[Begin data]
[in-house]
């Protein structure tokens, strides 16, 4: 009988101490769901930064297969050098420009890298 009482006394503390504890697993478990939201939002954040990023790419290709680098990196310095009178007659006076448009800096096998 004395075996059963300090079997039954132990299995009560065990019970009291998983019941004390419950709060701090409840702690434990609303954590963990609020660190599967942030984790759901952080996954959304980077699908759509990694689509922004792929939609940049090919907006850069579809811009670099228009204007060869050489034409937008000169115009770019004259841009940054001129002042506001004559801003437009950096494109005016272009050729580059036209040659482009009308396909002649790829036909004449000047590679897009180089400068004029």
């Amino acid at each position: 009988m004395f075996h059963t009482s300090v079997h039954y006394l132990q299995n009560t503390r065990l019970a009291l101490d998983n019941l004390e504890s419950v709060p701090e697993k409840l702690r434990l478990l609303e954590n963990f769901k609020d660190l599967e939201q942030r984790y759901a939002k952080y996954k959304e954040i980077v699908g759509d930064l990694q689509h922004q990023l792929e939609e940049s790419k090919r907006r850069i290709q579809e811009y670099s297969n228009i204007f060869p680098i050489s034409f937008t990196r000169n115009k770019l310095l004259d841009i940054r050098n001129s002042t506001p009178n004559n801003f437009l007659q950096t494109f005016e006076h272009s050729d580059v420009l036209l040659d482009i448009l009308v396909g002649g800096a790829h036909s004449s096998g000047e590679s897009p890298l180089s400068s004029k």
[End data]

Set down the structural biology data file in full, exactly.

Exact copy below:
[in-house]
């Protein structure tokens, strides 16, 4: 009988101490769901930064297969050098420009890298 009482006394503390504890697993478990939201939002954040990023790419290709680098990196310095009178007659006076448009800096096998 004395075996059963300090079997039954132990299995009560065990019970009291998983019941004390419950709060701090409840702690434990609303954590963990609020660190599967942030984790759901952080996954959304980077699908759509990694689509922004792929939609940049090919907006850069579809811009670099228009204007060869050489034409937008000169115009770019004259841009940054001129002042506001004559801003437009950096494109005016272009050729580059036209040659482009009308396909002649790829036909004449000047590679897009180089400068004029």
């Amino acid at each position: 009988m004395f075996h059963t009482s300090v079997h039954y006394l132990q299995n009560t503390r065990l019970a009291l101490d998983n019941l004390e504890s419950v709060p701090e697993k409840l702690r434990l478990l609303e954590n963990f769901k609020d660190l599967e939201q942030r984790y759901a939002k952080y996954k959304e954040i980077v699908g759509d930064l990694q689509h922004q990023l792929e939609e940049s790419k090919r907006r850069i290709q579809e811009y670099s297969n228009i204007f060869p680098i050489s034409f937008t990196r000169n115009k770019l310095l004259d841009i940054r050098n001129s002042t506001p009178n004559n801003f437009l007659q950096t494109f005016e006076h272009s050729d580059v420009l036209l040659d482009i448009l009308v396909g002649g800096a790829h036909s004449s096998g000047e590679s897009p890298l180089s400068s004029k």